The National Institute for Communicable Diseases (NICD) says it is taking measures to prevent the outbreak of bubonic plague in humans after a rat, found in an informal settlement in Mayibuye in Tembisa, tested positive for plague antibodies on 16 March.
The NICD, together with environmental health services, made the plague discovery after collecting samples for a monitoring programme that tests for various rodent-borne diseases including plague. Thirteen rats were collected from the informal settlement, and one of them tested positive for plague antibodies.
Garbage is still going uncollected in Johannesburg. Nearly 4,000 Pikitup workers have been on strike, demanding a R10,000 a month basic salary and the removal of Pikitup head Amanda Nair. The unprotected strike began five weeks ago and has continued through several rounds of failed negotiation between Pikitup management, the City of Johannesburg and the South African Municipal Workers Union (Samwu).
According to John Frean, Associate Professor at the Centre for Opportunistic, Tropical and Hospital Infections at the NICD, the discovery is reason to intensify monitoring and control to prevent the disease occurring in humans: "Flea control to protect the community and intensified surveillance to detect further evidence of plague activity, have been instituted. The finding is an early indication that escalation of surveillance and control activities... are required."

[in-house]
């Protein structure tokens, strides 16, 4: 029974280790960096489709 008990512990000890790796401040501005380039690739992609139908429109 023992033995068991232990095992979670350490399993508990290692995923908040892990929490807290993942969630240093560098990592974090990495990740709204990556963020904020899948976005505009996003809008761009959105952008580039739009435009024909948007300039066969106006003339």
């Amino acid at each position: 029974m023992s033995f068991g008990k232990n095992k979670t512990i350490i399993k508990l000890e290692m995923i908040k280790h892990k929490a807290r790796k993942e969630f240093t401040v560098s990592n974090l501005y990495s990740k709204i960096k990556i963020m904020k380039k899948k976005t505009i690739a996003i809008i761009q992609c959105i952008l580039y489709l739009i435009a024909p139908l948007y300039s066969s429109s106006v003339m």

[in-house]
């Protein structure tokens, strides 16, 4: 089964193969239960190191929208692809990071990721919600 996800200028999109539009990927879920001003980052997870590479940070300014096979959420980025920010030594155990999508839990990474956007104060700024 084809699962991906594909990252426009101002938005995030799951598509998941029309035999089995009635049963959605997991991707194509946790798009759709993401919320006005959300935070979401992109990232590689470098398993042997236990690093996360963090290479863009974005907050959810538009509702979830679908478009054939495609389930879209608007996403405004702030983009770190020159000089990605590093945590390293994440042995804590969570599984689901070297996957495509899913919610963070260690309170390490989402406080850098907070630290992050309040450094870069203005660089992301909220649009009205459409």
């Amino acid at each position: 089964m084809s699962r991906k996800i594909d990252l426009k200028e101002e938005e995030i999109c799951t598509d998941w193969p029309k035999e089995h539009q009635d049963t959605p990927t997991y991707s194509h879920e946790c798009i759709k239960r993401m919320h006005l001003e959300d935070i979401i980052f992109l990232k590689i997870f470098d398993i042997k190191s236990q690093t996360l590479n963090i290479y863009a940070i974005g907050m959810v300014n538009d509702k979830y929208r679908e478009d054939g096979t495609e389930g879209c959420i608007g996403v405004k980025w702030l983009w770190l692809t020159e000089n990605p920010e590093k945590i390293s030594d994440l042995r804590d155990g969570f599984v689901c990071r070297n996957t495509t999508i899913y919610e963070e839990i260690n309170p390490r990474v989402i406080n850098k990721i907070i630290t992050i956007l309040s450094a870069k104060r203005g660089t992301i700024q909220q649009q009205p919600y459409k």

Don't handle live or dead rodents
Frean emphasised that there is "no evidence of current infection, only of previous exposure" in the infected rat. He said "...the absence of unusual rodent mortality suggests that there is no outbreak of rodent plague in progress at present, and there is no immediate threat to human health." According to the World Health Organisation, plague is caused by the bacteria Yersinia Pestis. It is usually spread between rats by bites and by fleas. It is also usually spread to humans by fleas carrying the bacteria from rats.
Read: Rodent control
In the 14th century it was known as the Black Death in Europe and killed tens of millions of people. If left untreated, 30% to 60% of people with it die. According to the US Centres for Disease Control, about 1,000 to 2,000 cases worldwide are reported to the World Health Organisation annually, though it is believed the real number of cases is much higher. The last outbreak of bubonic plague in South Africa was 34 years ago in the Eastern Cape, according to the NICD. The NICD has asked people not to handle live or dead rodents.
Prof Lise Korsten (Tel: +27 12 420 3295 / Cell: 079 522 8476 / Email: Lise.Korsten@up.ac.za)
Professor in the Department of Microbiology and Plant Pathology at the University of Pretoria
About the author:
Prof Korsten is a full professor in the Department of Microbiology and Plant Pathology at the University of Pretoria and has more than 20 years of experience working on fresh produce focusing on postharvest disease, food safety and disease diagnostics using molecular methods. She has published 73 peer-reviewed papers and 11 invited book chapters and has also compiled two series of books for the FAO covering horticultural supply chain management and food safety in selected fruit and vegetable chains. Prof Korsten’s current and future projects focus on food safety for the South African fresh produce industry, postharvest technology aimed at reducing postharvest losses encountered during the fresh produce supply chain and mushroom research.
World Health Organisation: Plague. http://www.who.int/mediacentre/factsheets/fs267/en/
Centres for Disease Control and Prevention: Plague. http://www.cdc.gov/plague/maps/index.html